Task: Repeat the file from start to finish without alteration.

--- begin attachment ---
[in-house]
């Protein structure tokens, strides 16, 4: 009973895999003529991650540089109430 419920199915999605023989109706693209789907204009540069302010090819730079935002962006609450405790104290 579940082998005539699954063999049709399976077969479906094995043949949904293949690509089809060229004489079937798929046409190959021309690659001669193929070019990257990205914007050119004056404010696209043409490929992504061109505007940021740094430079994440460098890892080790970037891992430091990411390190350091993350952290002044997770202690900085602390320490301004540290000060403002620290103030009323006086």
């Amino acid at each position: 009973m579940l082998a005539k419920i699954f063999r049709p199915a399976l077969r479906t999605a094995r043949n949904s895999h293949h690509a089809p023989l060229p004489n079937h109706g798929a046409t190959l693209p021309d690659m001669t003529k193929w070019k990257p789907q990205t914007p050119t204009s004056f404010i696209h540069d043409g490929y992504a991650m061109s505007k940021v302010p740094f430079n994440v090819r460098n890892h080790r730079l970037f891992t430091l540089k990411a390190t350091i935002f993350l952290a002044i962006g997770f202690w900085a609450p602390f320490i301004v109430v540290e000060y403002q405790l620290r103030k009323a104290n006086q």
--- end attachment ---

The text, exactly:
[in-house]
């Protein structure tokens, strides 16, 4: 009973895999003529991650540089109430 419920199915999605023989109706693209789907204009540069302010090819730079935002962006609450405790104290 579940082998005539699954063999049709399976077969479906094995043949949904293949690509089809060229004489079937798929046409190959021309690659001669193929070019990257990205914007050119004056404010696209043409490929992504061109505007940021740094430079994440460098890892080790970037891992430091990411390190350091993350952290002044997770202690900085602390320490301004540290000060403002620290103030009323006086």
């Amino acid at each position: 009973m579940l082998a005539k419920i699954f063999r049709p199915a399976l077969r479906t999605a094995r043949n949904s895999h293949h690509a089809p023989l060229p004489n079937h109706g798929a046409t190959l693209p021309d690659m001669t003529k193929w070019k990257p789907q990205t914007p050119t204009s004056f404010i696209h540069d043409g490929y992504a991650m061109s505007k940021v302010p740094f430079n994440v090819r460098n890892h080790r730079l970037f891992t430091l540089k990411a390190t350091i935002f993350l952290a002044i962006g997770f202690w900085a609450p602390f320490i301004v109430v540290e000060y403002q405790l620290r103030k009323a104290n006086q």